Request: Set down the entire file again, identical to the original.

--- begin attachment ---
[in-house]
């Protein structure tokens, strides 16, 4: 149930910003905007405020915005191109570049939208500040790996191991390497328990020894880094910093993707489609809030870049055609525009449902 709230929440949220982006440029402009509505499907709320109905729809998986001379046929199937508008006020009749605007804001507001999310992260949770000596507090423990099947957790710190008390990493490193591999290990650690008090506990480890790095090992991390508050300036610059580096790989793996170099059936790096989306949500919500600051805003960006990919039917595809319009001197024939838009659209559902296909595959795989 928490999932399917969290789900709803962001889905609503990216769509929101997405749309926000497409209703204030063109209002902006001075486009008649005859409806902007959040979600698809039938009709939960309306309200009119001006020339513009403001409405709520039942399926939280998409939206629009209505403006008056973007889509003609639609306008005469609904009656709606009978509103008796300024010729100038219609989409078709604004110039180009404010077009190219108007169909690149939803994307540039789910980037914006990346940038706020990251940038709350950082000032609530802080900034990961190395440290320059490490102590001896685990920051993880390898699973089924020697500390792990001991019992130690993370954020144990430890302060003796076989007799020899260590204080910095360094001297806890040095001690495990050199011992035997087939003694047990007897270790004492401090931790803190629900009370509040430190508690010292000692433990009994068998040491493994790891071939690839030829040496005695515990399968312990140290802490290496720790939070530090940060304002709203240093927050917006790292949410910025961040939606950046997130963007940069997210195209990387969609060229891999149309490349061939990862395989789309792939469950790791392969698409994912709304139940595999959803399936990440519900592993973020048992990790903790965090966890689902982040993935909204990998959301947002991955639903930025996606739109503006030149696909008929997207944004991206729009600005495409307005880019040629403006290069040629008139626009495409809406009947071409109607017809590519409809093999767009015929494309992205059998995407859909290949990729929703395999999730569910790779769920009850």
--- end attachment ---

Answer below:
[in-house]
């Protein structure tokens, strides 16, 4: 149930910003905007405020915005191109570049939208500040790996191991390497328990020894880094910093993707489609809030870049055609525009449902 709230929440949220982006440029402009509505499907709320109905729809998986001379046929199937508008006020009749605007804001507001999310992260949770000596507090423990099947957790710190008390990493490193591999290990650690008090506990480890790095090992991390508050300036610059580096790989793996170099059936790096989306949500919500600051805003960006990919039917595809319009001197024939838009659209559902296909595959795989 928490999932399917969290789900709803962001889905609503990216769509929101997405749309926000497409209703204030063109209002902006001075486009008649005859409806902007959040979600698809039938009709939960309306309200009119001006020339513009403001409405709520039942399926939280998409939206629009209505403006008056973007889509003609639609306008005469609904009656709606009978509103008796300024010729100038219609989409078709604004110039180009404010077009190219108007169909690149939803994307540039789910980037914006990346940038706020990251940038709350950082000032609530802080900034990961190395440290320059490490102590001896685990920051993880390898699973089924020697500390792990001991019992130690993370954020144990430890302060003796076989007799020899260590204080910095360094001297806890040095001690495990050199011992035997087939003694047990007897270790004492401090931790803190629900009370509040430190508690010292000692433990009994068998040491493994790891071939690839030829040496005695515990399968312990140290802490290496720790939070530090940060304002709203240093927050917006790292949410910025961040939606950046997130963007940069997210195209990387969609060229891999149309490349061939990862395989789309792939469950790791392969698409994912709304139940595999959803399936990440519900592993973020048992990790903790965090966890689902982040993935909204990998959301947002991955639903930025996606739109503006030149696909008929997207944004991206729009600005495409307005880019040629403006290069040629008139626009495409809406009947071409109607017809590519409809093999767009015929494309992205059998995407859909290949990729929703395999999730569910790779769920009850």